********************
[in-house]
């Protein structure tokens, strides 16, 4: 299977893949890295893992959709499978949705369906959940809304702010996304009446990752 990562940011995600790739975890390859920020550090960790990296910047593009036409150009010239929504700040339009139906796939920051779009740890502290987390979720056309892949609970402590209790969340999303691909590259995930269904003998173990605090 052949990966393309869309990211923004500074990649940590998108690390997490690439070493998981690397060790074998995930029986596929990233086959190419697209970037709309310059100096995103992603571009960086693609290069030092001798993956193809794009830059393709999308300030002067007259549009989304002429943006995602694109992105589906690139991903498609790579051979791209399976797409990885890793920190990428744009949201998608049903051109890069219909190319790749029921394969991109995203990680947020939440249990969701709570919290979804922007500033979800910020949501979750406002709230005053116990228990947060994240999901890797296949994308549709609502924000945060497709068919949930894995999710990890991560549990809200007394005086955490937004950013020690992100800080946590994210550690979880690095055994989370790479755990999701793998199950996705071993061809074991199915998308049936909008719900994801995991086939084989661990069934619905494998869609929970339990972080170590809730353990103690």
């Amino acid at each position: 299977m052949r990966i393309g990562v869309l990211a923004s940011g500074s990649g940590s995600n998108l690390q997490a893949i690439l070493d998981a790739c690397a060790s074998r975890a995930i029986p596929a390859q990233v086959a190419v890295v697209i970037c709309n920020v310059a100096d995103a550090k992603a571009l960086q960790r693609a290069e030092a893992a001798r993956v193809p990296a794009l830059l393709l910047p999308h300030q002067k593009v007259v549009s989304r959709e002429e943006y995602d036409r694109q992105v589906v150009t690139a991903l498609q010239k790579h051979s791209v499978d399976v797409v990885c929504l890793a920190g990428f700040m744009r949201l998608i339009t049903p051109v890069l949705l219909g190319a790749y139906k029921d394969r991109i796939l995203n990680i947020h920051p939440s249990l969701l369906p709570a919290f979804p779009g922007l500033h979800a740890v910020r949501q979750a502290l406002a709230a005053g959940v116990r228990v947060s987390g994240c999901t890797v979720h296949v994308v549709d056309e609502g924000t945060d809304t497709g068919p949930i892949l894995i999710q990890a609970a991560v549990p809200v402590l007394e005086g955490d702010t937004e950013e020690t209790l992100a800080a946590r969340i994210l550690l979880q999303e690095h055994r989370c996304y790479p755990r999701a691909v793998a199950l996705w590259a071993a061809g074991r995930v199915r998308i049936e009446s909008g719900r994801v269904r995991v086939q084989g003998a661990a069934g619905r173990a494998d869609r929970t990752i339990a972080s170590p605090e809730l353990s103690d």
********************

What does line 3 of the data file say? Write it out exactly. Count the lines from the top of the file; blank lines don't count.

């Amino acid at each position: 299977m052949r990966i393309g990562v869309l990211a923004s940011g500074s990649g940590s995600n998108l690390q997490a893949i690439l070493d998981a790739c690397a060790s074998r975890a995930i029986p596929a390859q990233v086959a190419v890295v697209i970037c709309n920020v310059a100096d995103a550090k992603a571009l960086q960790r693609a290069e030092a893992a001798r993956v193809p990296a794009l830059l393709l910047p999308h300030q002067k593009v007259v549009s989304r959709e002429e943006y995602d036409r694109q992105v589906v150009t690139a991903l498609q010239k790579h051979s791209v499978d399976v797409v990885c929504l890793a920190g990428f700040m744009r949201l998608i339009t049903p051109v890069l949705l219909g190319a790749y139906k029921d394969r991109i796939l995203n990680i947020h920051p939440s249990l969701l369906p709570a919290f979804p779009g922007l500033h979800a740890v910020r949501q979750a502290l406002a709230a005053g959940v116990r228990v947060s987390g994240c999901t890797v979720h296949v994308v549709d056309e609502g924000t945060d809304t497709g068919p949930i892949l894995i999710q990890a609970a991560v549990p809200v402590l007394e005086g955490d702010t937004e950013e020690t209790l992100a800080a946590r969340i994210l550690l979880q999303e690095h055994r989370c996304y790479p755990r999701a691909v793998a199950l996705w590259a071993a061809g074991r995930v199915r998308i049936e009446s909008g719900r994801v269904r995991v086939q084989g003998a661990a069934g619905r173990a494998d869609r929970t990752i339990a972080s170590p605090e809730l353990s103690d």